Masks and Blindfolds

May 20, 2009

H1N1, or swine flu, or whatever you want to call it has hit Japan hard in the past week. I first heard about it sitting in the staff room at the international school where I work, when it was announced, well bellowed might be nearer the truth, by a fellow teacher: “SWINE ‘FLU HIT KOBE!”

Shrieks of terror ensued, people dove to get ‘flu masks from their bags; three teachers coming to blows over a mask that was sitting on the table in front of them, one female staff member fainted into her noodles, and those people who live in Kobe were immediately hauled out of the staffroom and quarantined in the tennis courts for the remainder of the day. I almost heard the siren go off. Does this seem like an overreaction to you? OK so maybe not all of that actually happened, but if our staff room was a microcosm of the country, maybe it would have.

By the end of the school day at the staff meeting it was announced that ALL public schools in Kobe, as well as some private schools, were closed until further notice. By the time I got home to Kyoto that evening that had been upgraded to ALL public schools in Kobe, AND Osaka. That is over 1000 schools. Closed. All this because one 3rd year high school student was afflicted with this new type of ‘flu. Whoa. Would you like some paranoia with that reaction?

Of course I can understand the necessity for diligence, Japan is an extremely densely populated country. Anyone who has had to ride on the subway during rush hour here can attest to the fact. When you can smell the shampoo (or lack of) of the person in front of you then you know personal space is a lit-tle scarce. So, like I said, I can understand the need for dilligence when it comes to stopping the spread of the ‘flu, but there is also something to be said for fearmongering and unnecessary, or even futile, precautions.

People have been told little of the actual symptoms of the H1N1 ‘flu, but been  inundated with advice and measures that should be taken. At the top of the list (sensibly I think) are these three: 1. Wash your hands. 2. Gargle. 3. Get plenty of sleep. Sonds about right to me… so where do thermal goggles, flimsy ‘flu masks and stocking up on non-perishable food items fit into this picture? For my mind anyway… they don’t.

Thermal goggles? Yes, thermal goggles. Used in order to detect if people are running a fever and not being completely open and honest about it. These were a product of the SARS scare of a few years ago. ( You remember SARS, that was right before bird ‘flu on the list of “we’re all doomed” viruses). Anyway, these goggles were effective during the SARS ‘outbreak’ because SARS was almost exclusively passed on from people who had a high fever. The ‘swine ‘flu’ however is passed on well beore the host shows any sign of a fever, so why bother with them? Maybe it’s paranoia, or keeping people on their toes, or maybe it was the quarantine official at the airport who told his underling:

“Oii, Yamada-san. Dust off those thermal-whatchama-call-its would ya? Yeah thats them in the back next to the anthrax. No thats the confiscated charlie, hands off.. Yeah, just behind the rubber gloves. That’s them. They can finally pay for themselves now!”

Speaking of pay-days. How would you like to own a company who produces ‘flu masks right about now? Those guys must be thanking their lucky pigs right now! These masks are almost ubiquitous in Japan year round, due to their supposed effectiveness  against pollen allergies (big in Japan). But try and find a mask anywhere right now and you’re out of luck my friend. Sold out. One of my students actually told me she was going to ask her son (a doctor) to smuggle some out of the hospital for her! True story. She said it with a straight face, she was serious. Now there’s a chance for a blackmarket if ever there was one. Flu masks? – yeah. How many? OK. but its gonna cost ya. The fact that these masks effectiveness against the virus has not even been proven doesn’t seem to matter. I saw a suit walking down the street yesterday with a mask hanging off his chin as he yapped away on his cellphone. (!?). A gaggle of school kids (all masked-up) scuttled past another group of people smoking cigarettes. The juxtaposition called for a photo.  It must be a security blanket thing I think. Got mask, am invincible. Haven’t got mask? Umm… Try gargling. Oh and try not to share spit with strangers. That’ll do at this stage I think.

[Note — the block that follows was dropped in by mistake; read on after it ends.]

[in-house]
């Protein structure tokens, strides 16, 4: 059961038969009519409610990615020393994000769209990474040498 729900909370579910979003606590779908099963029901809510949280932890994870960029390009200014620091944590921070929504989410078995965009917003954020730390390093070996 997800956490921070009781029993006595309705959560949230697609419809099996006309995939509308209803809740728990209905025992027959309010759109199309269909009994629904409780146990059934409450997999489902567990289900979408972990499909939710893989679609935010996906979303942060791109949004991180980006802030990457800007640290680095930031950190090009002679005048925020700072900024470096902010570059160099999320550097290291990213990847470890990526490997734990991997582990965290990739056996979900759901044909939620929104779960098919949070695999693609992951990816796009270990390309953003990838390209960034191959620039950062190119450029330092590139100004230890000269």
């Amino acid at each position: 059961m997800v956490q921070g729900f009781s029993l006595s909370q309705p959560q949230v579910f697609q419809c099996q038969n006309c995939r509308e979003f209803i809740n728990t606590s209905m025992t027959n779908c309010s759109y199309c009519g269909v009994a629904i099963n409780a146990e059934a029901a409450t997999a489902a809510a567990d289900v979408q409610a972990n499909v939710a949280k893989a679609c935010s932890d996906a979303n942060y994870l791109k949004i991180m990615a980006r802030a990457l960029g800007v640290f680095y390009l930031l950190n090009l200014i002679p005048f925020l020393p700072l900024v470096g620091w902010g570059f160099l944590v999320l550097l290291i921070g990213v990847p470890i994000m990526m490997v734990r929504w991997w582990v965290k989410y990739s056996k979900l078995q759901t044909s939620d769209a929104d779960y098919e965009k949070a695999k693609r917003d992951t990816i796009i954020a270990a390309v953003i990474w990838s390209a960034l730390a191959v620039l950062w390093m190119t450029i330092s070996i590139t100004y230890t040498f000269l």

As for people stocking up on food and water… hmm. Now that is an overreaction, I’m sorry. People need to be doing their normal routine and not hunkering indoors like there is a serial killer lurking in their corridor. Surely – and I’m not speaking with any authority you understand – it would be better to be exposed to whatever is out there now, rather than in a year when it may have mutated into something far worse? Get your immunity now kids, while you can! Japanese tourists are  notorious for getting sick when they travel overseas for this very reason. Alot of them are  so careful and clean and, well, sterile that as soon as the step off the plane in Vietnam -BAM- they’re coming down with something. Immune systems need a few germs to keep them on their toes, I thought.

I don’t want to come across as a complete sceptic – although I pray my scepticism is proven to be justified- I’m just surprised at the reaction here in Japan. This is a country where people are easily persuaded through the media as to how they should behave and react in certain situations. I guess every  mainstreammedia in every country can be said to apply the same blindfold of propagandic principle, but it appears to be so easily accepted here. It is probably easier for me to see this going on as an outsider looking in, but even so I don’t think I’ll be paying blackmarket prices for a piece of cloth anytime soon.